Fourthly, depressive symptomology may not necessarily translate to clinical depression. As was shown in Table 1, the mean score of depressive symptoms was far below the midpoint of the scale and most participants did not report the highest levels of symptoms to typically constitute clinical depression. Thus, while the analyses used in this study examine relations between variables, and thus are not affected by the location of the means, future research may seek to pursue replication studies on clinically diagnosed samples. Lastly, the current study only examined fatigue as a mediating variable. As evidenced by prior studies, several other mediating variables may be relevant as well. Future studies may seek to examine a more comprehensive model in explaining the antecedents of depressive symptoms.

Conclusion

The current study provides novel insight into examining the roles of epidemic rumination, resilience, and fatigue on depressive symptoms. It is imperative to continue monitoring the well-being of college students as they reach key developmental milestones amidst an uncertain social ecology. While focusing intervention strategies on fatigue may yield the largest, direct benefit, attention should also be given to mitigating ruminative tendencies as well as promoting resiliency. This may particularly be important given the current finding that only promoting one factor in the absence of the other may result in exacerbating fatigue for select individuals.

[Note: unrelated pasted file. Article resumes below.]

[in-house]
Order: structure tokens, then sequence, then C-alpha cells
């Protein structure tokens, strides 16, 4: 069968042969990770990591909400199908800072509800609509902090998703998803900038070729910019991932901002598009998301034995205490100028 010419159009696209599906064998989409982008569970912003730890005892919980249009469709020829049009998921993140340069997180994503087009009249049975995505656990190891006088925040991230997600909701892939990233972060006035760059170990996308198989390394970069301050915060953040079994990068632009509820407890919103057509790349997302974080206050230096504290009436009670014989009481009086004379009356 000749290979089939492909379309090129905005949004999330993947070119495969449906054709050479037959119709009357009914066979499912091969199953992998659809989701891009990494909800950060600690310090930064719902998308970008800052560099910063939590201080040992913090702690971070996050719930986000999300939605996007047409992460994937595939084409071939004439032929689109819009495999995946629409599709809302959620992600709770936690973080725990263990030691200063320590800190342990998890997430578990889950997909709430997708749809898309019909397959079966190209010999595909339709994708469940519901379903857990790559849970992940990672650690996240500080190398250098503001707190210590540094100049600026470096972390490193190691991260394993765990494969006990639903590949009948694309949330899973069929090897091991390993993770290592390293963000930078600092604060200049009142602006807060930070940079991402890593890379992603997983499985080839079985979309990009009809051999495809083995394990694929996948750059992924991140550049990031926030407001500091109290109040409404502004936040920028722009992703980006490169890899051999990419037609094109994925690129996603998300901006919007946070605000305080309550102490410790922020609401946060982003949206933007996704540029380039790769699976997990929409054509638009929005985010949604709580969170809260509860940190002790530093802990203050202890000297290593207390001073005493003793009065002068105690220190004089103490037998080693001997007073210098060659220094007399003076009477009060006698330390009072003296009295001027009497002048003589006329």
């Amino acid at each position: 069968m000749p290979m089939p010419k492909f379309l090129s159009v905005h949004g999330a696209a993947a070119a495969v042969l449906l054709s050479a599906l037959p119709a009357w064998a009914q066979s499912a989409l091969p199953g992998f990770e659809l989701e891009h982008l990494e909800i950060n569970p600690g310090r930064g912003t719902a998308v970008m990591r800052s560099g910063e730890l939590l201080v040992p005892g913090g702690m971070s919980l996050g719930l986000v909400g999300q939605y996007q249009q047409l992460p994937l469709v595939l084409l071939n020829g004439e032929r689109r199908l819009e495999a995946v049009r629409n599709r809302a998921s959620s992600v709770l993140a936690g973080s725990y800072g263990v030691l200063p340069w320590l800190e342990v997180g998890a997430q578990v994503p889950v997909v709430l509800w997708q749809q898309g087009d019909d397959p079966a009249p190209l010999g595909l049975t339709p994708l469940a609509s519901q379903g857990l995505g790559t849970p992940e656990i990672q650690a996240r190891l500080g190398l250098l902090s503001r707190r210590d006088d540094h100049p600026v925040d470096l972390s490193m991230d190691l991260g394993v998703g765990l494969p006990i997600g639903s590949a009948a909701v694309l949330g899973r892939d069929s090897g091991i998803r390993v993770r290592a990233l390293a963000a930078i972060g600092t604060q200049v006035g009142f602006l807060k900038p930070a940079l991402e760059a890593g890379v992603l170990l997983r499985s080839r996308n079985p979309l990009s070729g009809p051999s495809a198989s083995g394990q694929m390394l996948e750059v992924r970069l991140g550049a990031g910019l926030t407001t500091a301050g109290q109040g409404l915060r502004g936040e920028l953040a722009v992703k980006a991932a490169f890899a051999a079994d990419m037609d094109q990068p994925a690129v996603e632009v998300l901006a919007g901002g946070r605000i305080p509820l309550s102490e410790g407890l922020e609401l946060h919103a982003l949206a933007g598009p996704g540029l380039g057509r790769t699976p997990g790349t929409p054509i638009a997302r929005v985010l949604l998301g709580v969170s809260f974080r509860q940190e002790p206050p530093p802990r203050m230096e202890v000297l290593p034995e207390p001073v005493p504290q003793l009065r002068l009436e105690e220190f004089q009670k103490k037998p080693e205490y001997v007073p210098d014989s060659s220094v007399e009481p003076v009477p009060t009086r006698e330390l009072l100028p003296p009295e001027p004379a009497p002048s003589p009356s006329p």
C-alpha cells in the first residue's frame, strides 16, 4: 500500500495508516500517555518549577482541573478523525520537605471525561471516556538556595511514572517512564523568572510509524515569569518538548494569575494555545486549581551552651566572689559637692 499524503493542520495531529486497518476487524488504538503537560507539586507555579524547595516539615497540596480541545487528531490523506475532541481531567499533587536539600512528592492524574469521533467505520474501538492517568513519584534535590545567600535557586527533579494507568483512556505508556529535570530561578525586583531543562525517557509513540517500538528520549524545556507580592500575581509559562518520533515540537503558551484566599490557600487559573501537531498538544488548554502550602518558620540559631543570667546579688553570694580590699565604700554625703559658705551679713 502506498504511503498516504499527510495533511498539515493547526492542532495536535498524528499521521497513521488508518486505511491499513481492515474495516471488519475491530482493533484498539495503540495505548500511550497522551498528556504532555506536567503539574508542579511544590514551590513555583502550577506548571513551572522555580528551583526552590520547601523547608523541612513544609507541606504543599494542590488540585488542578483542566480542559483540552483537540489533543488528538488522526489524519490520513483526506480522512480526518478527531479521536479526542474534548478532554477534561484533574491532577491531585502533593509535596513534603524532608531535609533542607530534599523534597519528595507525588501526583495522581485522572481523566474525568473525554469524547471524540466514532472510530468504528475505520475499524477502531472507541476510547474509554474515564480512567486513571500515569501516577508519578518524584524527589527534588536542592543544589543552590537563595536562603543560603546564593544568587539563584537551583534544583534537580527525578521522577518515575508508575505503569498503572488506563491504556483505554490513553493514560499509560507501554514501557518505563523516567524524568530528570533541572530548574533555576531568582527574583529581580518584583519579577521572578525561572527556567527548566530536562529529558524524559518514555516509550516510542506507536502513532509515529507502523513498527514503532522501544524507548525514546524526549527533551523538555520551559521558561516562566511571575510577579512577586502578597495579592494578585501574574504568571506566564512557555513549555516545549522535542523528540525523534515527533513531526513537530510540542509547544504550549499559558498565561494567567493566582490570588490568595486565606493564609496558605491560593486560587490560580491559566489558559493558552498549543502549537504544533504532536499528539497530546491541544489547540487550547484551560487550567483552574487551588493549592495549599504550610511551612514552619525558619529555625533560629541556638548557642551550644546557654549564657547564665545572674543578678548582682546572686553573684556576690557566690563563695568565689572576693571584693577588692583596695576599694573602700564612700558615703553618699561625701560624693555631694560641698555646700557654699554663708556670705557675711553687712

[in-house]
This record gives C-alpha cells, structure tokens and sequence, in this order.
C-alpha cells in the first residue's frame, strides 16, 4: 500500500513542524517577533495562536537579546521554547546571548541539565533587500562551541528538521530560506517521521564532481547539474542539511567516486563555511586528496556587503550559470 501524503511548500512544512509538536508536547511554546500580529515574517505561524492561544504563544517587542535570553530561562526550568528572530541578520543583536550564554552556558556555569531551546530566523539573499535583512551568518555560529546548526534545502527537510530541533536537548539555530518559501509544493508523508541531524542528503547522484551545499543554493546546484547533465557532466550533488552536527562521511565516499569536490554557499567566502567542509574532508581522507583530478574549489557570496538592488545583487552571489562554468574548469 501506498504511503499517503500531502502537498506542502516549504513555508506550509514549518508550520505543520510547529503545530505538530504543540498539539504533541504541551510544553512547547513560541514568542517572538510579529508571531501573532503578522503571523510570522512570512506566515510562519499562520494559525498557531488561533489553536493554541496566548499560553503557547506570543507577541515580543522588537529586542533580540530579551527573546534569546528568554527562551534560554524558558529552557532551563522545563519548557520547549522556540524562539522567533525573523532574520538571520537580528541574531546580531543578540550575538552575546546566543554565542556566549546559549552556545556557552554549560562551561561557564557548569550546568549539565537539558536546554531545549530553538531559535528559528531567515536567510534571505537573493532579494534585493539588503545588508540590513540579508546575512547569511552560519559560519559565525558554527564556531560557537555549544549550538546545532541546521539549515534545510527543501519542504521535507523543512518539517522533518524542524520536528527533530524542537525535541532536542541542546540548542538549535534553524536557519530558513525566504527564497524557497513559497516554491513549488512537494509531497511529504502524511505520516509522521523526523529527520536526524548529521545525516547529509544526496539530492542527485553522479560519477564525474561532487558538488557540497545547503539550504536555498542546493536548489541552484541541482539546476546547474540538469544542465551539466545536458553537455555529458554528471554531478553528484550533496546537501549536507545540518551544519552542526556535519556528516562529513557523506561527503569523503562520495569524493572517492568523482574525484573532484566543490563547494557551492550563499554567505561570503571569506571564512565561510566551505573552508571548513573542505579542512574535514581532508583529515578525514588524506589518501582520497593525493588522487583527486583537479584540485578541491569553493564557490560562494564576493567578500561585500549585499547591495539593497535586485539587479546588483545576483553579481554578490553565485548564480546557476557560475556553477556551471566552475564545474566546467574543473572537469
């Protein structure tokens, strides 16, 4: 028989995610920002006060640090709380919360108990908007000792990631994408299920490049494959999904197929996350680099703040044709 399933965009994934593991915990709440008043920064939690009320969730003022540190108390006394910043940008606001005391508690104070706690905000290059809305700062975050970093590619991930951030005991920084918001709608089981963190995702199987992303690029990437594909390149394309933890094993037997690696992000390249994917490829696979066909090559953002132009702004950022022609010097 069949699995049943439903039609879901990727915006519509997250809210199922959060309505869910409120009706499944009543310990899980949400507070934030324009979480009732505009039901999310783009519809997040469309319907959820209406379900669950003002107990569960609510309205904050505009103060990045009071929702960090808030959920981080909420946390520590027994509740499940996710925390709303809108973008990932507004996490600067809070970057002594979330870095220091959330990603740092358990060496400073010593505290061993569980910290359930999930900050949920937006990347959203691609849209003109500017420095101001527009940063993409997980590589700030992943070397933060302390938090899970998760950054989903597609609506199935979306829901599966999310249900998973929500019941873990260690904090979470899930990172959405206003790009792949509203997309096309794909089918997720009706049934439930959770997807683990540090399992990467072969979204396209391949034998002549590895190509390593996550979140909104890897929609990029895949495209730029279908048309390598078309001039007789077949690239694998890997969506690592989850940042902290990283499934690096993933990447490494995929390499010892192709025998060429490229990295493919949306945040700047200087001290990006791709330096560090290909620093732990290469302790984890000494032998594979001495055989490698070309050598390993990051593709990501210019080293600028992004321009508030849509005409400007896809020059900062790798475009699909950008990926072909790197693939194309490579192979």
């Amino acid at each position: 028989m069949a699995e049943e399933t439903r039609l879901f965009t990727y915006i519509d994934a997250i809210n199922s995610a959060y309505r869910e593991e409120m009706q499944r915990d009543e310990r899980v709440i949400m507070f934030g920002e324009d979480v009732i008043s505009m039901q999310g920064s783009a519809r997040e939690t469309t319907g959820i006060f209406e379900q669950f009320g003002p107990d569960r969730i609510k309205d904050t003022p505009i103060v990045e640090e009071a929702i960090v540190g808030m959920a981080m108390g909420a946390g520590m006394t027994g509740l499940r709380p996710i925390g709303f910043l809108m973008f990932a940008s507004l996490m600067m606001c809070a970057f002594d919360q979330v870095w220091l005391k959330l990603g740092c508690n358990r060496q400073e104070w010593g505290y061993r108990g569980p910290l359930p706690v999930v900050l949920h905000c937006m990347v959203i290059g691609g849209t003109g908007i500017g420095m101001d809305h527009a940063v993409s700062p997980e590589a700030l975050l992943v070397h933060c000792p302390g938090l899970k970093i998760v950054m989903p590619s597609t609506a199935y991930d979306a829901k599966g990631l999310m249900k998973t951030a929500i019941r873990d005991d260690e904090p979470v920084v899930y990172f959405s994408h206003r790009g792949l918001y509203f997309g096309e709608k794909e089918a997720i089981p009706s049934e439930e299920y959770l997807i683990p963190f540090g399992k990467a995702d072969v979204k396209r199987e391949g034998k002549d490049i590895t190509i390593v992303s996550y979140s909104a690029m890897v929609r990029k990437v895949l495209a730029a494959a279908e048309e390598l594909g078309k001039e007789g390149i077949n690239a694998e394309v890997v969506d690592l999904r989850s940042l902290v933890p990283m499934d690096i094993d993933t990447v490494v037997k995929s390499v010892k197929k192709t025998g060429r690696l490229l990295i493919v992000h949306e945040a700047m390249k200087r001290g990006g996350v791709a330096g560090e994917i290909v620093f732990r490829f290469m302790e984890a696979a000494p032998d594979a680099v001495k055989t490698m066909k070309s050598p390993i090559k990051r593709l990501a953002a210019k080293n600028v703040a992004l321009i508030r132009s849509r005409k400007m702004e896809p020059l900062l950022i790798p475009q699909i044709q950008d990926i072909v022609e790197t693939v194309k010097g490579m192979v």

Data Availability Statement

The raw data supporting the conclusions of this article will be made available by the authors, without undue reservation.

Ethics Statement

The studies involving human participants were reviewed and approved by Jiangxi Normal University. The patients/participants provided their written informed consent to participate in this study.

Author Contributions

BY acted as the Principal Investigator and oversaw the study in its inception to completion. BY, XZ, ML, XW, and QY were responsible for data collection, writing the manuscript, and conceptualizing the models. HI contributed to the reconceptualization of the study models and rewriting of the paper in subsequent drafts after the initial submission. All authors contributed to the article and approved the submitted version.

Funding

This research was funded by the National Social Science Foundation (BIA170213), Jiangxi' Social Science Planning Project (18JY09), and Jiangxi' Educational Scientific Planning Project (20YB029).

Conflict of Interest

The authors declare that the research was conducted in the absence of any commercial or financial relationships that could be construed as a potential conflict of interest.

Acknowledgments

We would like to thank the reviewers for their helpful comments and feedback on this article.

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Appendix